# Why is the work done by an expanding ideal gas $\textbf{P}_{ext}\Delta V$?

Consider an ideal gas in a cubical container as our system (only the gas is the system, not the walls of the container). If I understand correctly, if the gas expands at constant pressure $$P_{int}$$ greater than the ambient pressure $$P_{ext}$$ (after heating the gas to a certain temperature, the walls of the container, which we'll assume undergoes plastic deformation, can no longer provide a pressure whose sum with the atmospheric pressure counteracts the pressure of the gas, and the gas starts expanding such that as the volume gets scaled by some factor, the temperature gets scaled by that same factor, allowing for expansion at constant pressure $$P_{int} > P_{ext}$$), the work done by the gas should be

$$W = \int{\textbf{F}}d\textbf{s} = \int{\frac{\textbf{F}}{A} Ad\textbf{s}} = \int{\textbf{P}_{int}dV} = \textbf{P}_{int} \int{dV} = \textbf{P}_{int}\Delta V .$$

But this Khan Academy article says that the work done by the expanding (or shrinking) gas is

$$W = \textbf{P}_{ext}\Delta V,$$

and, now that I think about it, shouldn't the net work be the difference in works done by the system (gas) and the surroundings, making the correct expression

$$W = \int{(\textbf{P}_{int} - \textbf{P}_{ext})}dV = (\textbf{P}_{int} - \textbf{P}_{ext}) \Delta V ?$$

Also, assuming the first expression is true, does this mean that, for an ideal gas, $$\textbf{P}V (=NkT=nRT=\textbf{P}\Delta V$$ where $$V_i=0)$$ is the work required to "make room" for the gas (enthalpy minus internal energy) only if the greater interior pressure was a constant function of volume and temperature during the expansion from zero volume, and this is what makes work path-dependent and not a state function? (If the interior pressure was a non-constant function of volume dring the expansion from zero volume, work would be given by a line integral, correct?)

• You need to distinguish what the gas is doing work on. If it’s the container walls, the pressure imbalance must be accelerating them (and possibly storing strain energy). In this way, more work is done by the gas on the container and surroundings than by the gas and container on the surroundings. This resolves the discrepancy. Commented Feb 29 at 17:55
• In an rapid irreversible expansion, do you think that the gas satisfies the ideal gas law? Commented Feb 29 at 18:02
• @Chemomechanics I'm only considering the gas as the system, so it's doing work on the container and beyond, so $P_{ext}$ is the sum of atmosheric pressure and pressure due to walls of container. If $P_{int}>P_{ext}|$, the walls will expand as you say, but why is the work done by the gas $P_{ext}\Delta V$ and not $P_{int}\Delta V$? Commented Feb 29 at 18:24
• When you say the internal pressure is constant, do you mean throughout the gas or just where it contacts the walls. Commented Feb 29 at 19:11
• The constant internal pressure premise seems implausible to me. Assuming elastic (Hookean) deformation of the walls you would need to keep increasing the internal pressure to continue to expand the walls Commented Feb 29 at 20:22

Word done by the gas on the piston (or deformable wall) is $$p_{int} \Delta V$$, and work done by the piston on the outside atmosphere of pressure $$p_{ext}$$ is $$p_{ext}\Delta V$$.

The difference $$(p_{int} - p_{ext})\Delta V$$ is the net work done by gas from both sides on the piston.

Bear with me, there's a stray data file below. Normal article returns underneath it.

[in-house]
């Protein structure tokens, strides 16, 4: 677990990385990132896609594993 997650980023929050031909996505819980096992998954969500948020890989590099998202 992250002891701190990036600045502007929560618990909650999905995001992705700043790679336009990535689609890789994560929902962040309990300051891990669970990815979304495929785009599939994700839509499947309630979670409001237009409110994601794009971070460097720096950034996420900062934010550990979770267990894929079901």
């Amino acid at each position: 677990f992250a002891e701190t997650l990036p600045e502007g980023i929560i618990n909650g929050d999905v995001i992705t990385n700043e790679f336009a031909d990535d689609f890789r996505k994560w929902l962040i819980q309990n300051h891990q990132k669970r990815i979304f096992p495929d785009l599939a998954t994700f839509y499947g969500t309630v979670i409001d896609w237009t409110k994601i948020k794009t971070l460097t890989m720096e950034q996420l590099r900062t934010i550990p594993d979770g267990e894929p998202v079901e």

• Comments have been moved to chat; please do not continue the discussion here. Before posting a comment below this one, please review the purposes of comments. Comments that do not request clarification or suggest improvements usually belong as an answer, on Physics Meta, or in Physics Chat. Comments continuing discussion may be removed.
– Buzz
Commented Mar 3 at 17:11

Assuming it is even possible to deform a material at constant pressure (which I doubt as a material generally undergoes elastic prior to plastic deformation), the work done by the gas on the container is $$P_{int}\Delta V$$ and the work done by the constant external pressure on the container is $$-P_{ext}\Delta V$$.

Thus the net work done on the container is the sum of two, or $$(P_{int}-P_{ext})\Delta V$$.

Hope this helps.

• This makes sense. One more thing: if the container itself was part of the surroundings (and system was only the gas), the work done by the surroundings on the gas $P_{surroundings}\Delta V$ would still be less than $P_{system}\Delta V$, since the system is expanding (meaning $P_{system}>P_{surroundings}$), correct? Commented Mar 1 at 9:46
• @cloud If the gas is the system then the container is the part of the surroundings that interacts directly with the system. Per Newton’s 3rd law the pressure the container exerts on the gas is equal and opposite to the pressure the gas exerts on the container, i.e. $P_{int}$. Commented Mar 1 at 14:23
• We say the system does positive work of $P_{int}\Delta V$ on the container since the force the gas exerts on the container is in the direction of the displacement of the container. When something does positive work on something else it transfers energy to that something else. Commented Mar 1 at 14:23
• But it is completely analogous to say the container is doing negative work of $-P_{int}\Delta V$ on the gas. When something does negative work on something else it takes energy away from that something else. In the case, the container takes energy away from the gas. Commented Mar 1 at 14:23
• The same applies when we look at the interaction of the container with its constant pressure environment, say, atmospheric air. Only now the equal and opposite pressure is $P_{ext}$ and is the basis of the work done on/by the container by/on the atmosphere Commented Mar 1 at 14:24